• A man whose young daughter was hospitalized for seizures of unknown origin earlier in the week;
  • A doctor who is losing her job and entire life’s work at 35 because she has severe degenerative illnesses and can no longer work;
  • A friend dealing with the pain of unexplained infertility;
  • And me, refilling the quickly emptying wine glasses with rapid abandon.

At the end of the night we all sat looking at each other with a sense of empathy and flat-out exhaustion. Like, I get that it’s good to count your blessings and all, but SERIOUSLY, isn’t there a point where we get to just puff out our cheeks and say, “Wow, this really sucks”?

A few days ago, I posted a link to the infamous dumpster fire ornament tutorial on my Facebook page with an open invitation for anyone who wanted to, to come to my home and make one. When life sends you a dumpster fire, turn it into a festive ornament, that’s what I say. Crafting for the Cranky. A good number of people responded with a “heck yes!” and one person, a very nice and kind person who is the one woman I know who had a great year, responded with a sad face and a suggestion to focus on the positive.

She was not invited to my ornament party.

I am a big fan of resilience and doing what you can to survive and recover from bad circumstances. That being said, I also think a good part of that resilience means giving yourself permission to just stew and be sad and mourn for a bit too without feeling like you need to minimize just how bad you’re doing on any given day.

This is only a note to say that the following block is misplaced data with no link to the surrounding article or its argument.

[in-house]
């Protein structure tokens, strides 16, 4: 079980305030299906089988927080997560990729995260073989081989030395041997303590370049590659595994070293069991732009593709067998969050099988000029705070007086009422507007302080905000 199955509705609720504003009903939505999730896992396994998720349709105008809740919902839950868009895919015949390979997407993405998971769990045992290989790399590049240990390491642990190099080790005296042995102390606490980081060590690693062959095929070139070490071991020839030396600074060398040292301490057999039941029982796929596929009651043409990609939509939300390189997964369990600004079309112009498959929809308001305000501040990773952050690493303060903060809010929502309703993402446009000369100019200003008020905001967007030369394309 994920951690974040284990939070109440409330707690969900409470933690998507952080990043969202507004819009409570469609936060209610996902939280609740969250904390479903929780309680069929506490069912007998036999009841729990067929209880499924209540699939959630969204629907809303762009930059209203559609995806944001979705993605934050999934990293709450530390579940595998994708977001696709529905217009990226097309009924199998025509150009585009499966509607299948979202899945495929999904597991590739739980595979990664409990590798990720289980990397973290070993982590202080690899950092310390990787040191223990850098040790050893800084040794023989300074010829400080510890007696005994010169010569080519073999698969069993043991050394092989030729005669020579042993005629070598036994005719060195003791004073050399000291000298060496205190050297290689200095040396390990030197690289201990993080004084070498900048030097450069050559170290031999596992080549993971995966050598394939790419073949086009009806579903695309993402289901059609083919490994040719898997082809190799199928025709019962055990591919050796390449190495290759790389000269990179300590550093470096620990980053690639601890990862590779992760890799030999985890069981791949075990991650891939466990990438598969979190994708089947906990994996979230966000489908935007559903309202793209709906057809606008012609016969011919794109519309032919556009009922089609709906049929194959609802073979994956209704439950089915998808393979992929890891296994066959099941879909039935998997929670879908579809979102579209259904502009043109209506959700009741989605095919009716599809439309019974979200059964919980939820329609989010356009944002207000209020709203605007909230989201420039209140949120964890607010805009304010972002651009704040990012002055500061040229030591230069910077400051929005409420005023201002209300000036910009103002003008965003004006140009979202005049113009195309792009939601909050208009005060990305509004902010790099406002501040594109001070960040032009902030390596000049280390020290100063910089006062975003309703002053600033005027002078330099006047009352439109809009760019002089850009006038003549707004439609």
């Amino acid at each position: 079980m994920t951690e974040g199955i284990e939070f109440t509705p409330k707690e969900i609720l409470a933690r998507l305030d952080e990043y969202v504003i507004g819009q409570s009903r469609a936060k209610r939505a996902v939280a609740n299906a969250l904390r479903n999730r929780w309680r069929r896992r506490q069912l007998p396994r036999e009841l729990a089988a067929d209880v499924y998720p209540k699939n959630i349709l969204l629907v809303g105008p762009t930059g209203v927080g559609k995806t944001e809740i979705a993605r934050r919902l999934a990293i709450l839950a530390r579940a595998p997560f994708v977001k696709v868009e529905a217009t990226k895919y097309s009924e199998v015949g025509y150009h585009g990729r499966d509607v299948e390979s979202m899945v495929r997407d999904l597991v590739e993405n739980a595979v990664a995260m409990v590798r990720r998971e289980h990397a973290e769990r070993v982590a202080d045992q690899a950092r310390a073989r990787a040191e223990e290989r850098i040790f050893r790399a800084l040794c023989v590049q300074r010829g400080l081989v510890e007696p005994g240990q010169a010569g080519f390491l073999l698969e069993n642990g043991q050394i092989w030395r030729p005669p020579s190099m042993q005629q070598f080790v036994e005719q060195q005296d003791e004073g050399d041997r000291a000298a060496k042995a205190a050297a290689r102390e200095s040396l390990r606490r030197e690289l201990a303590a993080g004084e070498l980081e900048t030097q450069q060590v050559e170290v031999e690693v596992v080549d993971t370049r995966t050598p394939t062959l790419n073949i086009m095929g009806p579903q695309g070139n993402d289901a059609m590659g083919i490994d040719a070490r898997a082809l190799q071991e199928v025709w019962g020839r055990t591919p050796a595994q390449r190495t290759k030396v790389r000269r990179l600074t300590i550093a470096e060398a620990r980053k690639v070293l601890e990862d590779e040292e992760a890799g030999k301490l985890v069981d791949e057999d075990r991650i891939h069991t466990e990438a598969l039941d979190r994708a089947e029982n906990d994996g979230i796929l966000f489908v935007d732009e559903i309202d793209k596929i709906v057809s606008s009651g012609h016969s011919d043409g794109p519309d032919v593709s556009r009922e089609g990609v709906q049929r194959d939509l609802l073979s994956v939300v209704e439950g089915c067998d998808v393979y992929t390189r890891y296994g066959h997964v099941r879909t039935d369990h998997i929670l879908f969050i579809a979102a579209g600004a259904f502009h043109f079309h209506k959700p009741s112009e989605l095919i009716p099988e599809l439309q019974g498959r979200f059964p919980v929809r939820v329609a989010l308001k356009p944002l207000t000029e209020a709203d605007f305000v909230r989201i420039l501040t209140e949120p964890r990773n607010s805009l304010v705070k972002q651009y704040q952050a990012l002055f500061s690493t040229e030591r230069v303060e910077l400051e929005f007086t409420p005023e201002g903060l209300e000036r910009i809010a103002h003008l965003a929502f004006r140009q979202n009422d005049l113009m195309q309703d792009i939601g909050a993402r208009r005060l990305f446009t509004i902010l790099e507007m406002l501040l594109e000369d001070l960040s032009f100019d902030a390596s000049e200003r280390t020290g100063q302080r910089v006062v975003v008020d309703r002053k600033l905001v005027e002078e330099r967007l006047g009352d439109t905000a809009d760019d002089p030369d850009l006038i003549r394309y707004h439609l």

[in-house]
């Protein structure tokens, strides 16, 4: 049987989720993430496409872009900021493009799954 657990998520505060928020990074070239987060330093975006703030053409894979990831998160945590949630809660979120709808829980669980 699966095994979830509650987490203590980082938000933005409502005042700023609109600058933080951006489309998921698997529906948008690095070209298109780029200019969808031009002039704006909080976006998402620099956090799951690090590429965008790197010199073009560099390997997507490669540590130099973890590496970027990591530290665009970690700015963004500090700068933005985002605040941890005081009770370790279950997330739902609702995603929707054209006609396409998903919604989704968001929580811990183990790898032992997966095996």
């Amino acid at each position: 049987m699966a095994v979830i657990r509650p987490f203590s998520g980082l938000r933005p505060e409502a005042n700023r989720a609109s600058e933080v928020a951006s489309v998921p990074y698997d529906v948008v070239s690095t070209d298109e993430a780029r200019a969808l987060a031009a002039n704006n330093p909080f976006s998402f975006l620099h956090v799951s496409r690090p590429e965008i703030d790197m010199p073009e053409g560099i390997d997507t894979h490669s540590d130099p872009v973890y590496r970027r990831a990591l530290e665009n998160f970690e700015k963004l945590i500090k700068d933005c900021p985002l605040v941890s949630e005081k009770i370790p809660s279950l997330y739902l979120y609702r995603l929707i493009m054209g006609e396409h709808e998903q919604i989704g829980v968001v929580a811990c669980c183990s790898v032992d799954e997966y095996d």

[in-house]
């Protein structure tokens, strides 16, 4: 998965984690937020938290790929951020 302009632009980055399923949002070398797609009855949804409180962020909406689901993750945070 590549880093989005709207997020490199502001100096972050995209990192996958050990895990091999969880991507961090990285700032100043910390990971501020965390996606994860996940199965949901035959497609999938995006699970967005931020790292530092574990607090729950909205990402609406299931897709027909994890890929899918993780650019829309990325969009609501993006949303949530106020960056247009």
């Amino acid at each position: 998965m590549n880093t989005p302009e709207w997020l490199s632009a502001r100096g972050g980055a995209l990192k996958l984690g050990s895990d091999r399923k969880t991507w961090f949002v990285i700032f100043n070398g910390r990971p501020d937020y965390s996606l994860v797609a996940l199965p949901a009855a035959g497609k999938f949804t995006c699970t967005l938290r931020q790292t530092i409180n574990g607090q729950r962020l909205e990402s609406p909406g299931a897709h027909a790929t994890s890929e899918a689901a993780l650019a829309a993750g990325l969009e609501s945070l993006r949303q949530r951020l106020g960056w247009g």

So I guess what I’m saying is, as a veteran wallower, if you’re having a sucky 2016, I get it and I give you permission to skip the Ugly Sweater parties, cookie exchanges, and cocktail hours. There’s a time and place for everything, even a good long pity party. Getting irrationally upset by a rerun of Love, Actually happens to the best of us. Sometimes you just have to watch the dumpster fire burn, you know what I mean? It’s ok. You’re only human.

If you’re having a terrible 2016, I’m sorry. I will sit by the fire with you and let you rage a little bit, because you should let it all out. Don’t be afraid to ask for what you need, especially if what you need is space. And if you’re having a great 2016, a grand old time of things, just be content to sit quietly on the edge of the shadows with a fire extinguisher. Sometimes just listening is the best thing you can do. Save your pep talk for the times it is explicitly requested, and it will be- just not right this minute.

Happy holidays to you all, and “Tolerable/Survivable December Dumpster Days” to those downtrodden elves who knows exactly who you are. Cheers.


Dr. Jessica VogelsangWhen she’s not busy watching crafting ornaments and listlessly watching The Year Without a Santa Claus, Editorial Director Jessica Vogelsang is a San Diego veterinarian with Paws into Grace and the creator of the popular website Her writing is regularly featured on outlets such as dvm360, Vetstreet, and PetMD. Her debut memoir All Dogs Go to Kevin is available in bookstores, online, and as an ebook from all major book retailers. For more information about the book and Dr. Vogelsang, visit